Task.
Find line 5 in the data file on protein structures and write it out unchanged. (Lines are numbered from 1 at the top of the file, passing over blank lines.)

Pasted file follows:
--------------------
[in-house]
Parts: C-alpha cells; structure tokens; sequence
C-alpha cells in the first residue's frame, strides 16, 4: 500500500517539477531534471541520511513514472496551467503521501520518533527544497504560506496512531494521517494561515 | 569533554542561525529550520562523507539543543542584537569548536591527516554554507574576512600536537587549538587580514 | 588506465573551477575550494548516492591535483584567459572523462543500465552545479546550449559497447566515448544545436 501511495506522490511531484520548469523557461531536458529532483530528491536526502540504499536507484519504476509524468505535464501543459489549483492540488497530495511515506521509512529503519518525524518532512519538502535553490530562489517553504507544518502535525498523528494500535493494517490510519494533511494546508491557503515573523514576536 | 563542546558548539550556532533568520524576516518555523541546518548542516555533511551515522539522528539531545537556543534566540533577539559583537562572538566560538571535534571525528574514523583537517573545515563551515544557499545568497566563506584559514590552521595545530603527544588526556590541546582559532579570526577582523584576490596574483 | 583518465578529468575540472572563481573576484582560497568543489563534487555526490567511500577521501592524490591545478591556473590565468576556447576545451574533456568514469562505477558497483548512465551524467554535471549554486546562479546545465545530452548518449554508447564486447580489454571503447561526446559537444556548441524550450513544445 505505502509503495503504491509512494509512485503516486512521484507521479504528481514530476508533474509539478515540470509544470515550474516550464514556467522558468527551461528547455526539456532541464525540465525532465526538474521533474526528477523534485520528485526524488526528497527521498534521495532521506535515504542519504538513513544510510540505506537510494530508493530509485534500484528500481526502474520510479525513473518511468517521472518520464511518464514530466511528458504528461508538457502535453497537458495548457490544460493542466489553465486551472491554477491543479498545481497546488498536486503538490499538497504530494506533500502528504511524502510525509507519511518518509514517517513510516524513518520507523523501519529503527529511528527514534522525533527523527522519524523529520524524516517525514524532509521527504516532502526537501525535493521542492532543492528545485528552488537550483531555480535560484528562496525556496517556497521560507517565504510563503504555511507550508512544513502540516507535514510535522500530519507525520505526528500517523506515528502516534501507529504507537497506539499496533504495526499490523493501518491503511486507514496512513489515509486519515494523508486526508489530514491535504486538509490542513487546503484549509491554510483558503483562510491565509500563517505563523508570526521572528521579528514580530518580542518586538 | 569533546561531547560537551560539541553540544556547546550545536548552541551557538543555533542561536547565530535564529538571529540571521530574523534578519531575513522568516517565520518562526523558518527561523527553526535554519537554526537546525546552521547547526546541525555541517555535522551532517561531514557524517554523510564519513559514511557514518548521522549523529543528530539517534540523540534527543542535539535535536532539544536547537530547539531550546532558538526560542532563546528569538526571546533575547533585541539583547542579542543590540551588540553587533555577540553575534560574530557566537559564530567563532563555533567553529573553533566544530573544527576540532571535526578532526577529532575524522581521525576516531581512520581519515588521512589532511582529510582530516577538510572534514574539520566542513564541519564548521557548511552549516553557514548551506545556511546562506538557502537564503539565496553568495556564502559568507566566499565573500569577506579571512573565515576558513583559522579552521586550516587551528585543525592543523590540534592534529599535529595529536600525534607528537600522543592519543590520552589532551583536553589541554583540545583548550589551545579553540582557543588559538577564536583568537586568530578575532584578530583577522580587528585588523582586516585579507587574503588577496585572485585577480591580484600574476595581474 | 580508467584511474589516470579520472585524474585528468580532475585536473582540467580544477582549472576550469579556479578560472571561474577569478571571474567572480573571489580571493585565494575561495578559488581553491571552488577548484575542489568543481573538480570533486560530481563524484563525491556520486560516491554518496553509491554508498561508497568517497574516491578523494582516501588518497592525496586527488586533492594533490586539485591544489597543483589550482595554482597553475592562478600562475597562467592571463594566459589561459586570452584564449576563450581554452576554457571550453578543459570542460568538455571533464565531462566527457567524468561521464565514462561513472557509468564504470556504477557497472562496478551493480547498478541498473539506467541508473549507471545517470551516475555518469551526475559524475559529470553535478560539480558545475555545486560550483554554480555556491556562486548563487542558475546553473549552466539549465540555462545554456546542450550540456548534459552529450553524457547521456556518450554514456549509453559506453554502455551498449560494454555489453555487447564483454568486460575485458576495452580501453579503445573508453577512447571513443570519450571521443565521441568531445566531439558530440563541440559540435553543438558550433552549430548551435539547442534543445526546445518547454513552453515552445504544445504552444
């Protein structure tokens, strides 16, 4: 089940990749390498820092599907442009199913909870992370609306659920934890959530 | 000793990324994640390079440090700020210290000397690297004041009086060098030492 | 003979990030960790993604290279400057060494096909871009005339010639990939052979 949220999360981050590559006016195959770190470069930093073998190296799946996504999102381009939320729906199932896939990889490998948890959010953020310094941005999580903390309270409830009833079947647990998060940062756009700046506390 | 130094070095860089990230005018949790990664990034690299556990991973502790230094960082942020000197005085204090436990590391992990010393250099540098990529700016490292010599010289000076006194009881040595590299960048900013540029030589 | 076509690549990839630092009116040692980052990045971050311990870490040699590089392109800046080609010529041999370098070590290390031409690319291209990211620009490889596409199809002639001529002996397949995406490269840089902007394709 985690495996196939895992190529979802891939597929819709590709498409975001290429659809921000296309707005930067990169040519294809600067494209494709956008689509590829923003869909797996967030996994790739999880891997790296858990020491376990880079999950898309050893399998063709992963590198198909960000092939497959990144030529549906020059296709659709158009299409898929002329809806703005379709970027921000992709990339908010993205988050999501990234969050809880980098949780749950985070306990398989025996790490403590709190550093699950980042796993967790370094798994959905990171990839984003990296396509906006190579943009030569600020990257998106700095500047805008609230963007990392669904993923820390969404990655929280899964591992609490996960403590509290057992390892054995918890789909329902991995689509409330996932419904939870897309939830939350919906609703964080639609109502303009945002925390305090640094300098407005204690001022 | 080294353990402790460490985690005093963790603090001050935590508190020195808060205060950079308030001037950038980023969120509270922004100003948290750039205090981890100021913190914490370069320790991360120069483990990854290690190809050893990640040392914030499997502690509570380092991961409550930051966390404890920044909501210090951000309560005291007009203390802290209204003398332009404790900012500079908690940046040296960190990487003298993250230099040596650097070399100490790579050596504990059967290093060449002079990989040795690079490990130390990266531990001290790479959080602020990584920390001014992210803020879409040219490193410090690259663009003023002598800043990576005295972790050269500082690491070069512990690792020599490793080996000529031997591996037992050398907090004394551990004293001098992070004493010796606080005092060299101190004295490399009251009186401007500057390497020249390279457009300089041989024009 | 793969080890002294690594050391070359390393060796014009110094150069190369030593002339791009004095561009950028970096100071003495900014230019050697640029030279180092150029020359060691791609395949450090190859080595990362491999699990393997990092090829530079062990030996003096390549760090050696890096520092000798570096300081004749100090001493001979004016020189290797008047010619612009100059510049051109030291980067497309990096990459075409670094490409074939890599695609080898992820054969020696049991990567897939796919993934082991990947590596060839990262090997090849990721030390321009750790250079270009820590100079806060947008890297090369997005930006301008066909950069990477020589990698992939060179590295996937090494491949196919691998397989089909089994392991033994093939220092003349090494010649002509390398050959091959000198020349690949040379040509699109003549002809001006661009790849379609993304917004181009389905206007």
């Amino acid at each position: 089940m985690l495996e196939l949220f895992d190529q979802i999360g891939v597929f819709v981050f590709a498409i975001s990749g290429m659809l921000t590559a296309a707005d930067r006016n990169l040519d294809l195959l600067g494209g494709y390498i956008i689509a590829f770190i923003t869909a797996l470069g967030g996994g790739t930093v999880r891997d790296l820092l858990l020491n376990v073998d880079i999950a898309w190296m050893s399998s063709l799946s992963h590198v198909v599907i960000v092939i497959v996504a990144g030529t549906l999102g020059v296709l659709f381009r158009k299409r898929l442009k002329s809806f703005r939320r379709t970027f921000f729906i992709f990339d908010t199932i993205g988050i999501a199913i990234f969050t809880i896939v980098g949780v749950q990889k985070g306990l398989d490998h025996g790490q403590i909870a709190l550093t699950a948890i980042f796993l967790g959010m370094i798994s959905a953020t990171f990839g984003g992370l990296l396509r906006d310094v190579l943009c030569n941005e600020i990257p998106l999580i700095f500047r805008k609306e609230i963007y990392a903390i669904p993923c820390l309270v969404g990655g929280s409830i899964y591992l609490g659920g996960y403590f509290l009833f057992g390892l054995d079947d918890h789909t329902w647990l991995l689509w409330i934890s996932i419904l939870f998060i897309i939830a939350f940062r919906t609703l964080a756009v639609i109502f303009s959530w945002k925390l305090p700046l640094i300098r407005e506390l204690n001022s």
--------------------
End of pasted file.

């Amino acid at each position: 089940m985690l495996e196939l949220f895992d190529q979802i999360g891939v597929f819709v981050f590709a498409i975001s990749g290429m659809l921000t590559a296309a707005d930067r006016n990169l040519d294809l195959l600067g494209g494709y390498i956008i689509a590829f770190i923003t869909a797996l470069g967030g996994g790739t930093v999880r891997d790296l820092l858990l020491n376990v073998d880079i999950a898309w190296m050893s399998s063709l799946s992963h590198v198909v599907i960000v092939i497959v996504a990144g030529t549906l999102g020059v296709l659709f381009r158009k299409r898929l442009k002329s809806f703005r939320r379709t970027f921000f729906i992709f990339d908010t199932i993205g988050i999501a199913i990234f969050t809880i896939v980098g949780v749950q990889k985070g306990l398989d490998h025996g790490q403590i909870a709190l550093t699950a948890i980042f796993l967790g959010m370094i798994s959905a953020t990171f990839g984003g992370l990296l396509r906006d310094v190579l943009c030569n941005e600020i990257p998106l999580i700095f500047r805008k609306e609230i963007y990392a903390i669904p993923c820390l309270v969404g990655g929280s409830i899964y591992l609490g659920g996960y403590f509290l009833f057992g390892l054995d079947d918890h789909t329902w647990l991995l689509w409330i934890s996932i419904l939870f998060i897309i939830a939350f940062r919906t609703l964080a756009v639609i109502f303009s959530w945002k925390l305090p700046l640094i300098r407005e506390l204690n001022s």